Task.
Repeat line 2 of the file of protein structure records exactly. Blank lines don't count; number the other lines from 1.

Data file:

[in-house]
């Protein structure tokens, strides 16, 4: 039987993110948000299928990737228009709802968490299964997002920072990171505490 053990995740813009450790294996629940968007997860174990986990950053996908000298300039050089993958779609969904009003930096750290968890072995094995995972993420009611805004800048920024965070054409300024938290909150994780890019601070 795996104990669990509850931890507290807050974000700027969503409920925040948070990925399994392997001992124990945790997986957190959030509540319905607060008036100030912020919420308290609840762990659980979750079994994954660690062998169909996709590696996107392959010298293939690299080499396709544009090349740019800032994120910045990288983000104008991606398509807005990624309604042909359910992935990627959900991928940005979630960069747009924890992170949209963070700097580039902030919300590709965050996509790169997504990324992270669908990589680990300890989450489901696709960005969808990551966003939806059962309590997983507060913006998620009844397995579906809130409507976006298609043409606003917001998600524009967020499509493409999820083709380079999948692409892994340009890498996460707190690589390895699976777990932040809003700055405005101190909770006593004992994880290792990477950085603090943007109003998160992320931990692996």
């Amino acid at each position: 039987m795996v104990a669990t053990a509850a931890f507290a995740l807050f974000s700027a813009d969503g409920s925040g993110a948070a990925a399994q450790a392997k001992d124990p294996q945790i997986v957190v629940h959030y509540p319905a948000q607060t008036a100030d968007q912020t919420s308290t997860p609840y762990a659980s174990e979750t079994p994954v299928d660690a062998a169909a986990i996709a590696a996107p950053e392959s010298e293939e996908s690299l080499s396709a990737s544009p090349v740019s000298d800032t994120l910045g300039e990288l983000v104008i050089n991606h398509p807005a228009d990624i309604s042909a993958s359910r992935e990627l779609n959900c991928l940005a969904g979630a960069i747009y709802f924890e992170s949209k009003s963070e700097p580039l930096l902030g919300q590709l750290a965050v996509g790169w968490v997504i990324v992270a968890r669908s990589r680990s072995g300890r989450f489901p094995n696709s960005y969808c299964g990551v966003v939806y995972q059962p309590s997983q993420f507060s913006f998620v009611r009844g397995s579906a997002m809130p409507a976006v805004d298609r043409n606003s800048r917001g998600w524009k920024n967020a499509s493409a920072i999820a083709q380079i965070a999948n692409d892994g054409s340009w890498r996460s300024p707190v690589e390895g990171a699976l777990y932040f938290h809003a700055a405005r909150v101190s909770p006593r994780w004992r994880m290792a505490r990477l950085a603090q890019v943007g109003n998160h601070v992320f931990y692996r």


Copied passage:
């Protein structure tokens, strides 16, 4: 039987993110948000299928990737228009709802968490299964997002920072990171505490 053990995740813009450790294996629940968007997860174990986990950053996908000298300039050089993958779609969904009003930096750290968890072995094995995972993420009611805004800048920024965070054409300024938290909150994780890019601070 795996104990669990509850931890507290807050974000700027969503409920925040948070990925399994392997001992124990945790997986957190959030509540319905607060008036100030912020919420308290609840762990659980979750079994994954660690062998169909996709590696996107392959010298293939690299080499396709544009090349740019800032994120910045990288983000104008991606398509807005990624309604042909359910992935990627959900991928940005979630960069747009924890992170949209963070700097580039902030919300590709965050996509790169997504990324992270669908990589680990300890989450489901696709960005969808990551966003939806059962309590997983507060913006998620009844397995579906809130409507976006298609043409606003917001998600524009967020499509493409999820083709380079999948692409892994340009890498996460707190690589390895699976777990932040809003700055405005101190909770006593004992994880290792990477950085603090943007109003998160992320931990692996």